Are Mice Getting Into Your House, Too?

Mice can enter a house through small openings or cracks in the walls, floors, or foundations. They can also enter through gaps around windows, doors, and pipes.

Mice are also good climbers, so they can enter through vents or chimneys. They’re also known to gnaw through materials to gain entry. Properly sealing cracks and holes, keeping food stored in sealed containers and maintaining good sanitation practices can help prevent mice from entering a home.

Sounds daunting, doesn’t it?!

Keep Your Vehicle Mice Free

Dealing with mice in your vehicle can be rather frustrating and a bit gross. It takes consistency to get mice out of your vehicle and keep them away for good. While we generally encourage readers to be hospitable, you don’t want to create an environment that welcomes mice in your vehicle. By taking a few of the precautions we’ve shared today, you can help keep your vehicle mice free while cruising down the highways and on adventures.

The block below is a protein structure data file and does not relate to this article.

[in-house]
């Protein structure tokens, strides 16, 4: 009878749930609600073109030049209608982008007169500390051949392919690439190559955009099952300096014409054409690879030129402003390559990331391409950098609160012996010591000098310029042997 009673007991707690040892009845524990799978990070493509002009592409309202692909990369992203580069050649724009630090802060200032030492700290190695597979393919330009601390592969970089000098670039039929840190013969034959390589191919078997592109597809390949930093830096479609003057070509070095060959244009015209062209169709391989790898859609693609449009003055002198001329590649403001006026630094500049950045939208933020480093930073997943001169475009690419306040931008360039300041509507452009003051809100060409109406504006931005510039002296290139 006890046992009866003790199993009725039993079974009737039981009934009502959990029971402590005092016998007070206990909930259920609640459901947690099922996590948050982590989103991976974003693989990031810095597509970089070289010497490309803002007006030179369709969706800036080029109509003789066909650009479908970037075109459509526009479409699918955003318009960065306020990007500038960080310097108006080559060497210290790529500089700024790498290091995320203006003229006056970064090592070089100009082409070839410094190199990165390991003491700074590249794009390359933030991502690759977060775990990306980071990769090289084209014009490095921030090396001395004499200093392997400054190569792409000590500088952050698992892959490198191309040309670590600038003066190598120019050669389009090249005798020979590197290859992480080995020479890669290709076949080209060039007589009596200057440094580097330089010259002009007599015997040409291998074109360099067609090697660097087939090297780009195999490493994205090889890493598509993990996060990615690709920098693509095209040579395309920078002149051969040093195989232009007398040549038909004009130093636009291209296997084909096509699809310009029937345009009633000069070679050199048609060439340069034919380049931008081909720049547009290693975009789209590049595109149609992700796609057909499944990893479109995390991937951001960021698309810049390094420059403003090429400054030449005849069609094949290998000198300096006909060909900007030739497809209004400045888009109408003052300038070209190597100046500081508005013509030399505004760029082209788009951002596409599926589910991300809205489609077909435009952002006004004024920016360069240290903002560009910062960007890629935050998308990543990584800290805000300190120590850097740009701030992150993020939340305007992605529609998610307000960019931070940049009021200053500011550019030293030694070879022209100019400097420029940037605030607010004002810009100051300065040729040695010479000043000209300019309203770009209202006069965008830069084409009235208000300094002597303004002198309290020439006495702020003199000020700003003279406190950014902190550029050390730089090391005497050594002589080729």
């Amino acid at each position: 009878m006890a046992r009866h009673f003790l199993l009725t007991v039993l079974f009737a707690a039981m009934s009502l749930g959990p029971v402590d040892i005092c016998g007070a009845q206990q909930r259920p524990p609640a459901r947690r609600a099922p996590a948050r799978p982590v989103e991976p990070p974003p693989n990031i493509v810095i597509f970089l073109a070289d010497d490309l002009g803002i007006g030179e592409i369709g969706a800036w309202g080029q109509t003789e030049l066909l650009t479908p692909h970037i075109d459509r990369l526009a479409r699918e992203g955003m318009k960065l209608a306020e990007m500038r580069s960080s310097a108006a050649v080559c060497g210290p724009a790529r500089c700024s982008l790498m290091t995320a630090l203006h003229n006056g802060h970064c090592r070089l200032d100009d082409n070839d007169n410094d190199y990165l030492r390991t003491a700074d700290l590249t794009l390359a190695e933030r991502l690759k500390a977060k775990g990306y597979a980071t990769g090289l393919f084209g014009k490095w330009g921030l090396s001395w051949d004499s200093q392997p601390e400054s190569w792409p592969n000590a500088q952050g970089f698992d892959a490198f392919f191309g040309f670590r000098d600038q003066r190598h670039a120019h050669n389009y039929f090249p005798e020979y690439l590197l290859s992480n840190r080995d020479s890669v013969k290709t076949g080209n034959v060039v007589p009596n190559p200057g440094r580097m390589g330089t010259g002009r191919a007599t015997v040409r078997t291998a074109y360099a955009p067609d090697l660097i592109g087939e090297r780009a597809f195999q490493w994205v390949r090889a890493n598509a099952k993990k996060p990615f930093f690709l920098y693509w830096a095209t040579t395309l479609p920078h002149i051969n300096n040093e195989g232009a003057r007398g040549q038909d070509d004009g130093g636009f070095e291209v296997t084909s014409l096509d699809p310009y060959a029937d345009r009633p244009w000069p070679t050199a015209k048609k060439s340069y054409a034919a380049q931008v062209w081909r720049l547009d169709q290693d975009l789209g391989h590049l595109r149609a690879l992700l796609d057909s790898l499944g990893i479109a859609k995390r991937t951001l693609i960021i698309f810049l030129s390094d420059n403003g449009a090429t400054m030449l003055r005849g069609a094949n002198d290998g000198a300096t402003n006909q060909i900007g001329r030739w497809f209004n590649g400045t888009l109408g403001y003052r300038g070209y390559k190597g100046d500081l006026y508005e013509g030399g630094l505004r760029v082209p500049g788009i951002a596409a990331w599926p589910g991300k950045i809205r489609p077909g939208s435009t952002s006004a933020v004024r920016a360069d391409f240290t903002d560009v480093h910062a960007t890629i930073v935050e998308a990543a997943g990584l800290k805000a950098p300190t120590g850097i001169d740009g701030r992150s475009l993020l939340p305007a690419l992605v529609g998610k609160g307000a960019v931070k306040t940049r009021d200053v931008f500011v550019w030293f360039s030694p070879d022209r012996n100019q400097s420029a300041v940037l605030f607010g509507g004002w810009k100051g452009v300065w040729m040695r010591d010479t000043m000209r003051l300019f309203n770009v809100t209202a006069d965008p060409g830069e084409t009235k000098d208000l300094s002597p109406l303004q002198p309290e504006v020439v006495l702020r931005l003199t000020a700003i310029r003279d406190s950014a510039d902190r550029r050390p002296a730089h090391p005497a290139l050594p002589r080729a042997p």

Have you ever had to battle a mouse in a vehicle? Drop a comment below!

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Charles Gathu

Sunday 3rd of April 2022

I have had to repair my car thrice due to mouse eating wire in my car but I have not found any solution to the problem and have spent a lot on repair. Any help from anyone?

Maloba Charles

Friday 1st of April 2022

Indeed mice in a car compartment can be hell. I once experienced a faulty AC system due to this menace. One of the simple but effective approach I used was to lock my cat from time to time inside the car. Mice are not good bedfellows with cats. The mews emanating from the cat would send the rats scampering out every time round. The rats of course will eventually decide that is the wrong place for them

James T Carlet

Wednesday 30th of March 2022

I have tried lots of stuff including peppermint. Best and cheapest long term solution are moth balls in the engine compartment. Bags come ready made to stuff in a secure place. Engine warmth activates. A bag lasts about 6 months.At our lake house, I also place a bag under the car while we are there then seal it in an old peanut jar until the next visit. This all after spending over a thousand dollars on various vermin related auto repairs while learning. So far, no issues after three years of so of doing this.